RAGBRAI XLV Countdown – July 23-29, 2017
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RAGBRAI Training: Let’s Get to the Bottom of the Issue



by Coach David Ertl

Very frequently, the legs can carry you all the way through RAGBRAI.  They may be tired but will get you there.  On the other hand, often the more limiting factor is one’s  seat/bottom/derriere/buttocks. One of the most important reasons for riding a lot prior to RAGBRAI is to make sure your own seat is prepared for spending hours sitting on your bike saddle. It would be a shame if you couldn’t finish because your rear couldn’t handle it. A little embarrassing to explain as well.

There is no getting around the fact that when riding 50-100 miles per day, you will be sitting on your bike saddle for several hours a day. Several things can happen when your seat is not trained properly. You may notice soreness under your sit bones after a long ride. This usually goes away fairly quickly. The next thing that may happen is chaffing where your seat and legs rub from pedaling. The worst thing that can happen is development of saddle sores. These can keep you off your bike and ruin your RAGBRAI. Here are some suggestions for avoid having a pain in the rear.

First, you should wear cycling shorts. These are designed to provide padding to your tender under region. The padding also helps absorb perspiration to avoid chaffing and development of saddle sores. TIP: DO NOT WEAR UNDERWEAR UNDER YOUR CYCLING SHORTS. Cycling shorts are designed be worn directly against the skin. Underwear adds another layer of clothing that can rub and chafe, and even worse, has seams which can irritate your skin. If you don’t like wearing tight fitting Lycra shorts, there are different types of riding shorts, including baggy shorts. But they all have an inner lining with a chamois (pronounced ‘shammy’). For a ride like RAGBRAI, you will want at least two pairs of cycling shorts, preferably more. The reason being that after each day you need to wash your shorts. Due to the humid and sometimes rainy weather that occurs in Iowa in July, you can’t always count on your shorts drying overnight. So bring an extra pair or two so you always have a clean and dry pair available. What’s wrong with putting on wet shorts? It’s not a pleasant to put on a pair of cold wet shorts first thing in the morning and it also subjects your groin area to moisture right off the bat and may never dry out during the day.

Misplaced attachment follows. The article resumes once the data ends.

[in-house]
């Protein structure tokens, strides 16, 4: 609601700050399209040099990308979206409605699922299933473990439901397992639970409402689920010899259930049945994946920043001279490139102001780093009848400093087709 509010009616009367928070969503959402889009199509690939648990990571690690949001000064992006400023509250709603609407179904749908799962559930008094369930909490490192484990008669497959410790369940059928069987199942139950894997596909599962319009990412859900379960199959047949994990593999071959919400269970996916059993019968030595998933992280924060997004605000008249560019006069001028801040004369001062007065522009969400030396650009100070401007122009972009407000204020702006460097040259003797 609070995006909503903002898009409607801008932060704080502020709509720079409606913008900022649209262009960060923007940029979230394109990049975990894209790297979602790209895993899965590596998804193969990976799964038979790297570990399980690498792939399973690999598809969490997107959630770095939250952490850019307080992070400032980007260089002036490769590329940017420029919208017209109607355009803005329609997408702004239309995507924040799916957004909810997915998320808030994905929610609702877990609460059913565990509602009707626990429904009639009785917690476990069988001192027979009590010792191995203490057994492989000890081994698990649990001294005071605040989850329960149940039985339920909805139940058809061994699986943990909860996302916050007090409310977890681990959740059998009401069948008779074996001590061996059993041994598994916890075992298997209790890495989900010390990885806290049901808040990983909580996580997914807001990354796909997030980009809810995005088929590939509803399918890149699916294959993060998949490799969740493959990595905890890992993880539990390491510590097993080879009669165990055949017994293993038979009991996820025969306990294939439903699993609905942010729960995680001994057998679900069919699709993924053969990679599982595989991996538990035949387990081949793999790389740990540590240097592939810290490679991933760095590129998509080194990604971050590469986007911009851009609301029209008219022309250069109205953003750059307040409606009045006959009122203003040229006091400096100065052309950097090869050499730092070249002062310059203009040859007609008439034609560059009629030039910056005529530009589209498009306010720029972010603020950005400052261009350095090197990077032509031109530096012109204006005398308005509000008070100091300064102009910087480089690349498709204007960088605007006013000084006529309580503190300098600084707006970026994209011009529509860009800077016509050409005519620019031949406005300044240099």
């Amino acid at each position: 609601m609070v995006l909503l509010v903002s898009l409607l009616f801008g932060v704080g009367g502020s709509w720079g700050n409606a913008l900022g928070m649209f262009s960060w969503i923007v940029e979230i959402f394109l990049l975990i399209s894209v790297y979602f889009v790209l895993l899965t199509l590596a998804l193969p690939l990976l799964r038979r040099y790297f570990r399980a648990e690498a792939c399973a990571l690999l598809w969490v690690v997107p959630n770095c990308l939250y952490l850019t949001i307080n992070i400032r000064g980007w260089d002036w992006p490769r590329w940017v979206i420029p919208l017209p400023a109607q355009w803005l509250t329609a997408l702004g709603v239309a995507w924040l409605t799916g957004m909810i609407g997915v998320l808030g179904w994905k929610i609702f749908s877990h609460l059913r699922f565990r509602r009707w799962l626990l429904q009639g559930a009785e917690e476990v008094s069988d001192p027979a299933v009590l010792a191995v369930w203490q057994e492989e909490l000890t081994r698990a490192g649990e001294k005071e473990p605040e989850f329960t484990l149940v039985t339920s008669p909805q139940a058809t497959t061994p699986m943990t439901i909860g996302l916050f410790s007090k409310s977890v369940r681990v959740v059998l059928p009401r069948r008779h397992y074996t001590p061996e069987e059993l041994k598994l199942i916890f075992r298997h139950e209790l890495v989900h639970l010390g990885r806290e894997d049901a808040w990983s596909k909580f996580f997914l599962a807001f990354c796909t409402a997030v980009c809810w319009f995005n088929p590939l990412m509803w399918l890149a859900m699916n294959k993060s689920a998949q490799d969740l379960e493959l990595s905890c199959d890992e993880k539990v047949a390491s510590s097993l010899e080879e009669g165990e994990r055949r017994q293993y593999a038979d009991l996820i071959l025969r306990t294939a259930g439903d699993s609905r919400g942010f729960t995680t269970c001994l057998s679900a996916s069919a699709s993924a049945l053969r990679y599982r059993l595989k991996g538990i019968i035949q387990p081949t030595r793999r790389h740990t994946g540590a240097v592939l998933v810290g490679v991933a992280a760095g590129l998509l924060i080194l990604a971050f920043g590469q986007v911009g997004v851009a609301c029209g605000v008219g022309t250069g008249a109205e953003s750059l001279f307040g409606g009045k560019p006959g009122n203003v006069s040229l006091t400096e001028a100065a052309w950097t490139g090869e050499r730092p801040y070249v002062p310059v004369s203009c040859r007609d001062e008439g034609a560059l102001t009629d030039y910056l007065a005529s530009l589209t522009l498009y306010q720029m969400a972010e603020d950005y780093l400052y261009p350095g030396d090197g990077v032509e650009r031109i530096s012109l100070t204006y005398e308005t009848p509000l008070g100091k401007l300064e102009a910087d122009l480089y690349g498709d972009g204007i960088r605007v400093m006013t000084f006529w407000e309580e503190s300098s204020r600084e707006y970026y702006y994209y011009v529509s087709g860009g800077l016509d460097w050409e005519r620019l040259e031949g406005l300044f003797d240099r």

Second, ride a lot in preparation. Spend a lot of time putting in the miles and sitting on your bike saddle. As mentioned above, this isn’t just about training your legs, it’s training your seat. In many cases, it’s more about training your seat. Gradually build up to longer rides. Doing a lot of riding all at once can irritate your tender seat skin. By gradually building up to longer miles, you will gradually toughen your skin. This is a great reason for riding year round by the way. You maintain your toughened seat skin and don’t have to retrain it each spring.

Third, to avoid chaffing, there are commercial products available that you can use to apply to your skin where it contacts the chamois of your shorts. There are several brands with rather interesting names such as Chamois Butt’r, Assos Chamois Cream, DZNUTS, Friction Freedom, and Ride EZ Chamois Cream from right here in Urbandale Iowa. Wipe a thin layer on your skin in your groin area prior to your ride to help provide a smoother ride.